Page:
Topics Covered



• The Legal Status of Natural Resources

• The Direct Protection of Species and Institutional Responsibilities

• The Protection of Habitats

• The European Union Wild Birds Directive

• The European Union Habitats Directive

• Implementation of European Union Conservation Legislation

• International Trade and Nature Conservation

• The Tragedy of the Commons: Fisheries Resources

Credits: 20 credits (10 ECTS credits).

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LW838 - Land Development Law (20 credits)

The regulation of land development and land use is a key element in the legal response to the need to protect the environment and to secure broader environmental policy objectives such as sustainable development and the enhancement of biodiversity. Development places perhaps the greatest stress on natural resources and environmental quality. In many legal systems the decision to grant development consent is critical. This module considers the role of strategic and specific planning controls in preventing and mitigating environmental harm. This module provides discussion of private law forms of land use control and of current debates in property law about restraining owners' rights because of social constraints such as environmental protection, and also the impact of human rights laws which seek to protect property rights from undue state interference. There is a strong emphasis on those legal forms which are found both internationally and across jurisdictions, in particular environmental assessment. Particular attention is given to the European Union Environmental Impact Assessment Directive and the Strategic Environmental Assessment Directive, and the difficulties in implementing these that have arisen in the member states.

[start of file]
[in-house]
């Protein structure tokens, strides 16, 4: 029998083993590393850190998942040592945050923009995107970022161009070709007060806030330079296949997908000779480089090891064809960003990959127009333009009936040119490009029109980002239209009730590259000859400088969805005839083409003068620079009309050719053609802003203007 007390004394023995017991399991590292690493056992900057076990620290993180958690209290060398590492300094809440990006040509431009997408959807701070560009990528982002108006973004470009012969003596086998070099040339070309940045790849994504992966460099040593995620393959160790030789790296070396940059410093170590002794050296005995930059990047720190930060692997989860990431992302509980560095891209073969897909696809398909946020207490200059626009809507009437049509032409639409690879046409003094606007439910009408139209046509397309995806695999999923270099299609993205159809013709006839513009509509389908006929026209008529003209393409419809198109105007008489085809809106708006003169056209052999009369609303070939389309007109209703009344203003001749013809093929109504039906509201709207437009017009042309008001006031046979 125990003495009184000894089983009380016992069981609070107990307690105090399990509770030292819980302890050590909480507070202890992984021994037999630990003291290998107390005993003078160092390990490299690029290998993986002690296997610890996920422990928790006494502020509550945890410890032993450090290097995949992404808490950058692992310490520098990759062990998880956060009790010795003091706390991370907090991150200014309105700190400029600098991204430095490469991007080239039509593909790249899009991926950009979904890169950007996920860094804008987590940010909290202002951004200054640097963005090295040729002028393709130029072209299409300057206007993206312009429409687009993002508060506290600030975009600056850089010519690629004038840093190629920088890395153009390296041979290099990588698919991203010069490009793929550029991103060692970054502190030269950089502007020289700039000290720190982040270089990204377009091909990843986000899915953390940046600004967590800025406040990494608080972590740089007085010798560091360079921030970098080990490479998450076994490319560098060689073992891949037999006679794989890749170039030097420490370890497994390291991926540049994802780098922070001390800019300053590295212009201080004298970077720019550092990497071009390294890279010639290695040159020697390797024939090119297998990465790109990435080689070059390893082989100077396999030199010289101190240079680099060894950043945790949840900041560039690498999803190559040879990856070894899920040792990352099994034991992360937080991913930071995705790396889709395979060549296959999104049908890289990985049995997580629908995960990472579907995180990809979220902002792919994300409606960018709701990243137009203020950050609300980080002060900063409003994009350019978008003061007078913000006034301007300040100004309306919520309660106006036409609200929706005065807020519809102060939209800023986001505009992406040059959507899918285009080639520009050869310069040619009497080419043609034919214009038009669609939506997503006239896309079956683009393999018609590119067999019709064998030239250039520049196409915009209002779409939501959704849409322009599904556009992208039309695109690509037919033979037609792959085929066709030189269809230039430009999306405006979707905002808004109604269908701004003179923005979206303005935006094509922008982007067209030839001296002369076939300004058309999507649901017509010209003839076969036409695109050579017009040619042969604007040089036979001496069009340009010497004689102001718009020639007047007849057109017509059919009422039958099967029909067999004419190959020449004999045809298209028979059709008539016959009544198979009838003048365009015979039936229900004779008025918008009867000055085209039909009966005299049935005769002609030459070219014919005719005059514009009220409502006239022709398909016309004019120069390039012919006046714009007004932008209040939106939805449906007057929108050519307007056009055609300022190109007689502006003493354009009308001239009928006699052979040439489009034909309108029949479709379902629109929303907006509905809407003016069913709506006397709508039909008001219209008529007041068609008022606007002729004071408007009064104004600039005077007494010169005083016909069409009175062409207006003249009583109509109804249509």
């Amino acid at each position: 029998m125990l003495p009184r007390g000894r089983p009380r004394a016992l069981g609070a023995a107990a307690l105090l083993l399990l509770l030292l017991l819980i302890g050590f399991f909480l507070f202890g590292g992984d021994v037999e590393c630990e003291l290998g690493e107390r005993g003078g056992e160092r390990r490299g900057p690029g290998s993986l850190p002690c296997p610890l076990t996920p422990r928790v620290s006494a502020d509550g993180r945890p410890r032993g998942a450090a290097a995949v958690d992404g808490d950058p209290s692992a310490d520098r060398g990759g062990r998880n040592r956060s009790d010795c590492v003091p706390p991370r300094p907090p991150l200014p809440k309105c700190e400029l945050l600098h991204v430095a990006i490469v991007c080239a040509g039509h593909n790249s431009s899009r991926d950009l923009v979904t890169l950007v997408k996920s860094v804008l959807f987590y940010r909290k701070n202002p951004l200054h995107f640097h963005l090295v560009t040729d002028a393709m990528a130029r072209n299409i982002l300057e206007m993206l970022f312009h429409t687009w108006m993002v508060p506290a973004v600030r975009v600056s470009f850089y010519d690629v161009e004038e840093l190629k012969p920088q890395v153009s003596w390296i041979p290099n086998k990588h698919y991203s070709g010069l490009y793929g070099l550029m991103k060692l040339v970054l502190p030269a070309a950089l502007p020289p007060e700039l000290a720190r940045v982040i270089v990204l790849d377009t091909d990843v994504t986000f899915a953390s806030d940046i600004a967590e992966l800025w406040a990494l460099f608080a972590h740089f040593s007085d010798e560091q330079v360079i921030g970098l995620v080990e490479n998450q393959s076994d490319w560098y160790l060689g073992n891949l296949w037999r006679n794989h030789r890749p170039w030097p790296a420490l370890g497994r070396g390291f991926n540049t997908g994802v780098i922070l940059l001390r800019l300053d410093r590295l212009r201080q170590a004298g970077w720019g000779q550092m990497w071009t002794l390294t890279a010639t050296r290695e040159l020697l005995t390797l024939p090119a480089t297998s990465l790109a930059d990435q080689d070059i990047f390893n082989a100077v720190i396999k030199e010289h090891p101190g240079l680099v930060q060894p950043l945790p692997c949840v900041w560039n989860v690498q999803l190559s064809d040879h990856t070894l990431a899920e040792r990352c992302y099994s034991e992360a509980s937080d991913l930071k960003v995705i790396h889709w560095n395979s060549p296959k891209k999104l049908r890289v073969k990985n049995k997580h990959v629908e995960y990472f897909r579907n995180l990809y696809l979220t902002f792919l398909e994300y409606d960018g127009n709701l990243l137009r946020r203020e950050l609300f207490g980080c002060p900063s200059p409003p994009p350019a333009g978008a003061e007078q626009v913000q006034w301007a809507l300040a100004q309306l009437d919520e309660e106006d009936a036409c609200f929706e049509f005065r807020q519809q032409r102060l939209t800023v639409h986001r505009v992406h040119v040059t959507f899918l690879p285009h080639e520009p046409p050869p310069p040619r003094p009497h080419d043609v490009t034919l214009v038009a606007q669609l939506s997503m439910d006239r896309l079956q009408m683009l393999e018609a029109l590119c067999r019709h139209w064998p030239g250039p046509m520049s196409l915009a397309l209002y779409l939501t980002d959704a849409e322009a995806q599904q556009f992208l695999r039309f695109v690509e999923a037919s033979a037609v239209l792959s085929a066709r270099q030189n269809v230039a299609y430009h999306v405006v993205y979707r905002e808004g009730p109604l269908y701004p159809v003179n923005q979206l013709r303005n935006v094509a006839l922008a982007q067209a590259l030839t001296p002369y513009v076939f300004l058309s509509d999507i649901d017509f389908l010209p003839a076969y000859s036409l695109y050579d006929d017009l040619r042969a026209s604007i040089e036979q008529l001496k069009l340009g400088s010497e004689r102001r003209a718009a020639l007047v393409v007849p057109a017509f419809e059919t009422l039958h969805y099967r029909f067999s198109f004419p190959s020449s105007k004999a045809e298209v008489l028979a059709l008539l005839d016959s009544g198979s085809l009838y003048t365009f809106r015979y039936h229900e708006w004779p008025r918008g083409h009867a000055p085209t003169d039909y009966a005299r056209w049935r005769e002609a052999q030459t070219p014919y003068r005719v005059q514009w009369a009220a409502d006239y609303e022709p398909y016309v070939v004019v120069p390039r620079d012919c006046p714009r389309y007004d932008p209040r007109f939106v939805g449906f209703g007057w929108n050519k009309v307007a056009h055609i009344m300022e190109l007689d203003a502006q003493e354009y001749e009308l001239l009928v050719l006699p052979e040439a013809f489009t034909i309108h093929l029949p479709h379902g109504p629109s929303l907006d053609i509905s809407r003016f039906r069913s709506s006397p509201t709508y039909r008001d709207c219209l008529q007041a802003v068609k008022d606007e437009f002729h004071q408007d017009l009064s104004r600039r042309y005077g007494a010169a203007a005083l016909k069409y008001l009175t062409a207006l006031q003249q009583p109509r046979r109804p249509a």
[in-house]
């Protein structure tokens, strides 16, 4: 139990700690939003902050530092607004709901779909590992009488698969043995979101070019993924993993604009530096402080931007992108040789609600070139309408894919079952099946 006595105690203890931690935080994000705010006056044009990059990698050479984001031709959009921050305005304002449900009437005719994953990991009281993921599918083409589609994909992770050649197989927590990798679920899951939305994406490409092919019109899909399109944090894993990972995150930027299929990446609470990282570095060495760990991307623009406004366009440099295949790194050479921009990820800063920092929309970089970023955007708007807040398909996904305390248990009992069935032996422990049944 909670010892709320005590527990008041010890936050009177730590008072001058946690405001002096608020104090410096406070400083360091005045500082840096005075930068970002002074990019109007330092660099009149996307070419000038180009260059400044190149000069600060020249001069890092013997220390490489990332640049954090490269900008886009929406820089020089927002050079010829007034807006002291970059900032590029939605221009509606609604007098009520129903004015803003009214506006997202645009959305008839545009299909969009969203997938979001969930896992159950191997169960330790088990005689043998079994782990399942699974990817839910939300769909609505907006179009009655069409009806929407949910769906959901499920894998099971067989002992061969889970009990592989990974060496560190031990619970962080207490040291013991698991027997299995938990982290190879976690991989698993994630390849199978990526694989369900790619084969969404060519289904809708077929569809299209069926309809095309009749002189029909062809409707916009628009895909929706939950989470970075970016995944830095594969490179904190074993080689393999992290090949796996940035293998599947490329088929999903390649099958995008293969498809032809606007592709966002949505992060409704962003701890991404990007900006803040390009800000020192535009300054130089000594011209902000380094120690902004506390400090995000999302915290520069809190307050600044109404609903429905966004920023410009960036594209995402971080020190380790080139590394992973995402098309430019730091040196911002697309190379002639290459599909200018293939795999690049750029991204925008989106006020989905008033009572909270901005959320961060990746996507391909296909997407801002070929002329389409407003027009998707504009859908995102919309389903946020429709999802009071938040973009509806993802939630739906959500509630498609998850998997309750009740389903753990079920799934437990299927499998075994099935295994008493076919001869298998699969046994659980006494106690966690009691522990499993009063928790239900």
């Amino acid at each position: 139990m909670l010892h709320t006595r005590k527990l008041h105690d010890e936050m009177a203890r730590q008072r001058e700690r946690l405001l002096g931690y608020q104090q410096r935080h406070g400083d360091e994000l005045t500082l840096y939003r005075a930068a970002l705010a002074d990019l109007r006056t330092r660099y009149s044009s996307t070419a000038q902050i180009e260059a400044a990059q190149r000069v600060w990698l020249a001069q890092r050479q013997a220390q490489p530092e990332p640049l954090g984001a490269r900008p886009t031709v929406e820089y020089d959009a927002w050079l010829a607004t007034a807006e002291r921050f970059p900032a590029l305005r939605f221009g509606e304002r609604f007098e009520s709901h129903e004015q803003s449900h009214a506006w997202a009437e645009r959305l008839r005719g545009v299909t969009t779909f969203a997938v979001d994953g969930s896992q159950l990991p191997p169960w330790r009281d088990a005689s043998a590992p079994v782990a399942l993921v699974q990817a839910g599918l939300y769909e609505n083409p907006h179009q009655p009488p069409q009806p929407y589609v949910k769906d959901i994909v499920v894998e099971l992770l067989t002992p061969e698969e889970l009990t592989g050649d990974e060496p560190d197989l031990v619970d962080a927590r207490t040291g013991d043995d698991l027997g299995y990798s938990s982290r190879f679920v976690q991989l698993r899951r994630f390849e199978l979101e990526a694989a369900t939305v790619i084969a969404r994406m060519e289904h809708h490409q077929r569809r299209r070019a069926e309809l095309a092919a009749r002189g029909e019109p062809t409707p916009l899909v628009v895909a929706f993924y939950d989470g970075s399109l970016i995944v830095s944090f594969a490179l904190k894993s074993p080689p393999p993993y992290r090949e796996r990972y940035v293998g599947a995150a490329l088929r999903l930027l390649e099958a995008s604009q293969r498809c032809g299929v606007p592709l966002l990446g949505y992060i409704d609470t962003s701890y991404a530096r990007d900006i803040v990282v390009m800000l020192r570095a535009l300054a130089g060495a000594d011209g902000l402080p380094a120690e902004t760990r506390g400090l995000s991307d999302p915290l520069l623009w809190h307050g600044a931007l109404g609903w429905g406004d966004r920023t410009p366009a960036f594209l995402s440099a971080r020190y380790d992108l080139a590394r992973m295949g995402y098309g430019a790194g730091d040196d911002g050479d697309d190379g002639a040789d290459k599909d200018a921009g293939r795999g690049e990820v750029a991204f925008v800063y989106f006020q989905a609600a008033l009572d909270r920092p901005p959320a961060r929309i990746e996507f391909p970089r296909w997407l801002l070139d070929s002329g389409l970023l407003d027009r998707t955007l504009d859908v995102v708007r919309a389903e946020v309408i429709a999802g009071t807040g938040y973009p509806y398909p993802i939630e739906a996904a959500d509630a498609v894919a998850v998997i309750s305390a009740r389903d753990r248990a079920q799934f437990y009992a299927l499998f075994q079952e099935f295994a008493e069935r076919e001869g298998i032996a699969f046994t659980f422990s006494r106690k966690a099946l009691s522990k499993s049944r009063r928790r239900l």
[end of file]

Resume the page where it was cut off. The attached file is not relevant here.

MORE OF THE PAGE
Topics Covered



• Private Control of Land Development

• Public Law Origins of Land Use Regulation

• Land Development and Human Rights

• Development Planning

• Development Control

• Planning Conditions and Obligations

• The EU Environmental Impact Assessment Directive